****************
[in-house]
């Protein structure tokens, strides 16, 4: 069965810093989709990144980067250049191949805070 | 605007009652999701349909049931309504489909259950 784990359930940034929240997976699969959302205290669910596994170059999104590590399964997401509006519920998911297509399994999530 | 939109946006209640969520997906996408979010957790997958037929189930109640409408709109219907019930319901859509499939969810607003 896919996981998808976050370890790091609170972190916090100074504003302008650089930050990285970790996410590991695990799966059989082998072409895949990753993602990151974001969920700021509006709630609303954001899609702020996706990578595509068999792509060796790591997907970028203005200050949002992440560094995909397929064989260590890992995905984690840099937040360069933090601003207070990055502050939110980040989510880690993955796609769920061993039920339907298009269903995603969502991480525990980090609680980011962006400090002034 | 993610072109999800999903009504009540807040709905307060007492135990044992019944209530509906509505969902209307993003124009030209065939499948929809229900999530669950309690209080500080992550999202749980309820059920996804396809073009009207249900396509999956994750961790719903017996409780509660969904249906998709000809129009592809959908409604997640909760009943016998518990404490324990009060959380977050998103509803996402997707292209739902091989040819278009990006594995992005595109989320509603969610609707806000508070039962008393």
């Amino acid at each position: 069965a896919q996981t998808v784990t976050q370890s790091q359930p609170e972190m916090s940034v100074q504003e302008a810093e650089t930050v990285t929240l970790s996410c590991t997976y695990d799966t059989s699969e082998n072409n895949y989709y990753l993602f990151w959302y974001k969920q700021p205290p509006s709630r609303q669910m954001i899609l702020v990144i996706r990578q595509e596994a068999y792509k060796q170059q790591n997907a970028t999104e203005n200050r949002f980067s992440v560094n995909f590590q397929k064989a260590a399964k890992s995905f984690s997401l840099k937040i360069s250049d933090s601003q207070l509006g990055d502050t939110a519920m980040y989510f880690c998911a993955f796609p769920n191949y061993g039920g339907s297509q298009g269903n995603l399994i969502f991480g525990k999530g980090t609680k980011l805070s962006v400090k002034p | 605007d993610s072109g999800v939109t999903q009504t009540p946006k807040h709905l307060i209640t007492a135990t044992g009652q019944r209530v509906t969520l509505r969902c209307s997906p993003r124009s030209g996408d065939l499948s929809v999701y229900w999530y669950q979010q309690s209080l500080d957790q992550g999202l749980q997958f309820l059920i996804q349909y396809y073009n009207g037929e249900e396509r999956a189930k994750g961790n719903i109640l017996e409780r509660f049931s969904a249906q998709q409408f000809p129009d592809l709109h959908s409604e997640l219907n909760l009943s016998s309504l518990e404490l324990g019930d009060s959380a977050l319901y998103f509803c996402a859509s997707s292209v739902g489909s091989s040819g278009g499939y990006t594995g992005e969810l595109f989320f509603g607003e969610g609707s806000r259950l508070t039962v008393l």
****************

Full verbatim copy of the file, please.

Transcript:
[in-house]
């Protein structure tokens, strides 16, 4: 069965810093989709990144980067250049191949805070 | 605007009652999701349909049931309504489909259950 784990359930940034929240997976699969959302205290669910596994170059999104590590399964997401509006519920998911297509399994999530 | 939109946006209640969520997906996408979010957790997958037929189930109640409408709109219907019930319901859509499939969810607003 896919996981998808976050370890790091609170972190916090100074504003302008650089930050990285970790996410590991695990799966059989082998072409895949990753993602990151974001969920700021509006709630609303954001899609702020996706990578595509068999792509060796790591997907970028203005200050949002992440560094995909397929064989260590890992995905984690840099937040360069933090601003207070990055502050939110980040989510880690993955796609769920061993039920339907298009269903995603969502991480525990980090609680980011962006400090002034 | 993610072109999800999903009504009540807040709905307060007492135990044992019944209530509906509505969902209307993003124009030209065939499948929809229900999530669950309690209080500080992550999202749980309820059920996804396809073009009207249900396509999956994750961790719903017996409780509660969904249906998709000809129009592809959908409604997640909760009943016998518990404490324990009060959380977050998103509803996402997707292209739902091989040819278009990006594995992005595109989320509603969610609707806000508070039962008393």
């Amino acid at each position: 069965a896919q996981t998808v784990t976050q370890s790091q359930p609170e972190m916090s940034v100074q504003e302008a810093e650089t930050v990285t929240l970790s996410c590991t997976y695990d799966t059989s699969e082998n072409n895949y989709y990753l993602f990151w959302y974001k969920q700021p205290p509006s709630r609303q669910m954001i899609l702020v990144i996706r990578q595509e596994a068999y792509k060796q170059q790591n997907a970028t999104e203005n200050r949002f980067s992440v560094n995909f590590q397929k064989a260590a399964k890992s995905f984690s997401l840099k937040i360069s250049d933090s601003q207070l509006g990055d502050t939110a519920m980040y989510f880690c998911a993955f796609p769920n191949y061993g039920g339907s297509q298009g269903n995603l399994i969502f991480g525990k999530g980090t609680k980011l805070s962006v400090k002034p | 605007d993610s072109g999800v939109t999903q009504t009540p946006k807040h709905l307060i209640t007492a135990t044992g009652q019944r209530v509906t969520l509505r969902c209307s997906p993003r124009s030209g996408d065939l499948s929809v999701y229900w999530y669950q979010q309690s209080l500080d957790q992550g999202l749980q997958f309820l059920i996804q349909y396809y073009n009207g037929e249900e396509r999956a189930k994750g961790n719903i109640l017996e409780r509660f049931s969904a249906q998709q409408f000809p129009d592809l709109h959908s409604e997640l219907n909760l009943s016998s309504l518990e404490l324990g019930d009060s959380a977050l319901y998103f509803c996402a859509s997707s292209v739902g489909s091989s040819g278009g499939y990006t594995g992005e969810l595109f989320f509603g607003e969610g609707s806000r259950l508070t039962v008393l």